During the two-night stay in Beijing, Trump will hold his third meeting with his Chinese counterpart, Xi Jinping, following the Mar-a-Lago visit by Xi in April and G20 talks in June. The two men are arguably meeting at a low and a high point of their respective political careers. Trump, with his administration besieged by allegations of Russia collusion, has an approval rating of just 36 percent – the worst for a US president in modern history. In contrast, Xi was last month elevated to a status akin to that of the PRC’s founding father, Mao Zedong, at a Communist Party congress which approved his second term as its leader.
Trump’s marathon Asian tour is one of the greatest exercises of his personal diplomacy since entering the Oval Office. His previous stops were in Japan and South Korea, and in both countries he rallied the US allies against the threat posed by North Korea, touting multibillion-dollar purchases of US-made military equipment as improving the national security of the buyers and helping fix their trade imbalances with America.
Both issues are prioritized in China as well. The Trump administration has stopped criticizing Beijing for a failure to put pressure on Pyongyang over its controversial drive to obtain nuclear-tipped intercontinental ballistic missiles, and has instead been praising China’s contribution. The accusations of alleged currency manipulation, restriction of market access and intellectual property theft by China have been subdued as well.
Observers expect Beijing to go on a charm offensive, wooing the attention-sensitive, ego-conscious American leader with what is described as an unprecedented “state visit-plus” by Chinese officials and the media. Beijing’s Forbidden City, the former seat of Chinese imperial power, was closed to the public to host the American dignitary.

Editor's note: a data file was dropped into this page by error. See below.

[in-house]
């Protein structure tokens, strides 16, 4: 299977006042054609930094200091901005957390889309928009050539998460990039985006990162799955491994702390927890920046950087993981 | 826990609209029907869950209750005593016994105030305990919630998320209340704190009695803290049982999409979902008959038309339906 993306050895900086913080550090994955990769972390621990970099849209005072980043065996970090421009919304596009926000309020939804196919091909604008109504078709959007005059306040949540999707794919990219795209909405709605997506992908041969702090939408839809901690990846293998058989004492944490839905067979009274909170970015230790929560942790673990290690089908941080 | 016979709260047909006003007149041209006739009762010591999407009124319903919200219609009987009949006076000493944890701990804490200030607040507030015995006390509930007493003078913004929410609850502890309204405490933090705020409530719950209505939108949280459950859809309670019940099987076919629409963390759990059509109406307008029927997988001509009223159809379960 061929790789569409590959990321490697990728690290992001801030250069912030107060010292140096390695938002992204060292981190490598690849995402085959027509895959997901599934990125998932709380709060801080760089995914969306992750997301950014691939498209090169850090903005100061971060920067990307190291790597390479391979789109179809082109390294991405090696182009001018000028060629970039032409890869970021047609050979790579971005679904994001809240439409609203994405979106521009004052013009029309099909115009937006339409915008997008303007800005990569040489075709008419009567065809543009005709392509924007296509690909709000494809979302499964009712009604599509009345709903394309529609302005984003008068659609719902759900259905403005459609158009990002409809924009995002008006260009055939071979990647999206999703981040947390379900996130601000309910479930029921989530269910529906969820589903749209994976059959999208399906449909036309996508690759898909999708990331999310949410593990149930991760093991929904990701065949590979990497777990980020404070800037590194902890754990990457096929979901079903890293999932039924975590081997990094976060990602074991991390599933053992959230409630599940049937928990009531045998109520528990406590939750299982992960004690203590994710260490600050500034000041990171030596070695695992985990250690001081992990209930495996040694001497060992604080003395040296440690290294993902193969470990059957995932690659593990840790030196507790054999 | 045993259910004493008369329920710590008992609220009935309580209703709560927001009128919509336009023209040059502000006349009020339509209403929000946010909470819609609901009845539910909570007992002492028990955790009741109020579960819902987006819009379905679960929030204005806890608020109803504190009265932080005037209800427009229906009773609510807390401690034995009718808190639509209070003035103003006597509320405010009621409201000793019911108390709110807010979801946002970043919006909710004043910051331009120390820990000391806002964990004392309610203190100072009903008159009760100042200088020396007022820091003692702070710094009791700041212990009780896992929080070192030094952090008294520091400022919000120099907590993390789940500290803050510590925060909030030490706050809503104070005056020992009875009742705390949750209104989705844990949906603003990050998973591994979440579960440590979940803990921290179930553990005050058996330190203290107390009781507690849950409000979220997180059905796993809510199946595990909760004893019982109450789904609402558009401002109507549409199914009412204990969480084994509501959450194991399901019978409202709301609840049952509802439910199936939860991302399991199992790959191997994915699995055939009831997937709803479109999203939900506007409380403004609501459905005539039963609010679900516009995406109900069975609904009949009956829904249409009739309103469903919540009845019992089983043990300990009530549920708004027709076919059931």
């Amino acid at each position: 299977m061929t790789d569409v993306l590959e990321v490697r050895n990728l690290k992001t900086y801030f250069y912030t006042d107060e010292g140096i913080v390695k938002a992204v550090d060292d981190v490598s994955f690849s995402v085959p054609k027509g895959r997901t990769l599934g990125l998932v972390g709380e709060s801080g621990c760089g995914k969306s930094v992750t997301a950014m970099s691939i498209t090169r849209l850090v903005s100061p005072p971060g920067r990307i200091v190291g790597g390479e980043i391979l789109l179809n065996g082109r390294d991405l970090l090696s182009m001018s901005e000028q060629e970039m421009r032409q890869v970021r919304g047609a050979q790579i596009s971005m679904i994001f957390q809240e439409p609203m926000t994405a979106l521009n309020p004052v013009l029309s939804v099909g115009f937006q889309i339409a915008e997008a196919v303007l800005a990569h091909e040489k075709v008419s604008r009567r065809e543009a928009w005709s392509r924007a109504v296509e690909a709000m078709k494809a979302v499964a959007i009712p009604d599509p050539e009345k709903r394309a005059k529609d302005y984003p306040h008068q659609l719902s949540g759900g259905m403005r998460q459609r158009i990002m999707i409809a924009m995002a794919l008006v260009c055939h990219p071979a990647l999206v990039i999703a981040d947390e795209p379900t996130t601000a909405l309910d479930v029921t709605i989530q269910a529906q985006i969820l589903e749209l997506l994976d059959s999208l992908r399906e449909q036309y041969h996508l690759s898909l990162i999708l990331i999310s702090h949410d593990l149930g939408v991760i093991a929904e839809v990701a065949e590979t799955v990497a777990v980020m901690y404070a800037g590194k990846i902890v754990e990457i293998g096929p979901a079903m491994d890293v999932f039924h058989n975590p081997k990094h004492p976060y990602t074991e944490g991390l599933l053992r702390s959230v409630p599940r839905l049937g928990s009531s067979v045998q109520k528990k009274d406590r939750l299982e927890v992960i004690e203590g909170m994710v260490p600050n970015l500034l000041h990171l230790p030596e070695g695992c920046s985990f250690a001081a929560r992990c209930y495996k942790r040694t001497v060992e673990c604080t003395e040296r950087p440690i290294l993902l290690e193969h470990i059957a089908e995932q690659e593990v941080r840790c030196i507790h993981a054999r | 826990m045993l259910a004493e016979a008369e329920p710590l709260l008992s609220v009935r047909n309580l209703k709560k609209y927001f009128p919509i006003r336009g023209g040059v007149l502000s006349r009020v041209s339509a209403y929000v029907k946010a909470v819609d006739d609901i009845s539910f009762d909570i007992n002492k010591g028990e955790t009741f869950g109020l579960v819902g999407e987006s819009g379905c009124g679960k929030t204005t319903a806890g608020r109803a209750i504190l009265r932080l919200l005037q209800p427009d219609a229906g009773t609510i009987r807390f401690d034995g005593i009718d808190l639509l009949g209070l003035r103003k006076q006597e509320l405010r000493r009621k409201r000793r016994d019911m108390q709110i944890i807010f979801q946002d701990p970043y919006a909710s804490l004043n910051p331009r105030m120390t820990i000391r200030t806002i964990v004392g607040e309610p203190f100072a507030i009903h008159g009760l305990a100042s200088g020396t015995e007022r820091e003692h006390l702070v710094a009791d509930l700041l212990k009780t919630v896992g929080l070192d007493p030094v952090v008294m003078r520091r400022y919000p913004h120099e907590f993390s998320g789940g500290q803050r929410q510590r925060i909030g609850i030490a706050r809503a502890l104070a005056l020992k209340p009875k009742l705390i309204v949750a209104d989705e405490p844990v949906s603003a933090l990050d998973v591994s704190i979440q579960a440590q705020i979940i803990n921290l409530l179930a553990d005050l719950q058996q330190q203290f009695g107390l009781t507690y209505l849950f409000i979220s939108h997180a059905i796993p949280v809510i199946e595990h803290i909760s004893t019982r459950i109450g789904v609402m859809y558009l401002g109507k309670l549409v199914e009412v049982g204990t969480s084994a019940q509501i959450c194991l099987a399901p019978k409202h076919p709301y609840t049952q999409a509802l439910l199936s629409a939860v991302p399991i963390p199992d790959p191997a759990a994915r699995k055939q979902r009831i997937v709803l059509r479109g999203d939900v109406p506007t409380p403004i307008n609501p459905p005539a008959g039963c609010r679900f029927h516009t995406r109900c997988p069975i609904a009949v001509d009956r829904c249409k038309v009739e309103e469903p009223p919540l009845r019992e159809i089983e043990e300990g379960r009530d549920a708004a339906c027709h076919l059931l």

Some China watchers say Xi will use the meeting to promote his vision of a global future, in which waning superpower America and rising force China agree to refrain from conflict and find a way for peaceful transition. Previous administrations rejected such overtures from Beijing, seeing them as an offer to split the world into Cold War-style zones of influence, with the US withdrawing from Asia.
One bone of contention could be the South China Sea. Beijing perceives the water mass, which is vital for its maritime trade and may become a major source of hydrocarbons in the future, as rightfully belonging to China. It has been backing the stance with large island reclamation projects, military deployments and other measures. The US has been opposing China while not supporting any other nation with a claim over any part of the sea. The US says the area should belong to no one, remaining legally open for America’s own military patrols. This is perceived as potentially dangerous for China’s strategic interests, which depend on unrestricted foreign trade.
The Trump administration has been sending signals that it will maintain an Asian presence, for instance, boosting the so-called freedom of navigation missions in the South China Sea, which are aimed at undermining China’s claims. Some members of the Trump camp have been strongly advocating opposing China on trade. The White House has recently announced its vision of a “free and open Indo-Pacific,” apparently sending a rallying cry for Australia and India to take a stand against rising Chinese clout.
On the other hand, Trump’s chief-of-staff, John Kelly, in a recent Fox News interview indicated that disagreements with China on trade didn’t “make them an enemy” and suggested that its one-party political system was not an issue for Washington. Trump’s own description of Xi as a “king” of China was perceived by some observers as outright flattery.
There is speculation that Trump may be tempted to “pull a Nixon” – strike a policy-changing bargain with Xi just like President Richard Nixon did with his historic 1972 visit to China – or in other words “explore win-win bilateral ties,” as the Chinese press would prefer to put it.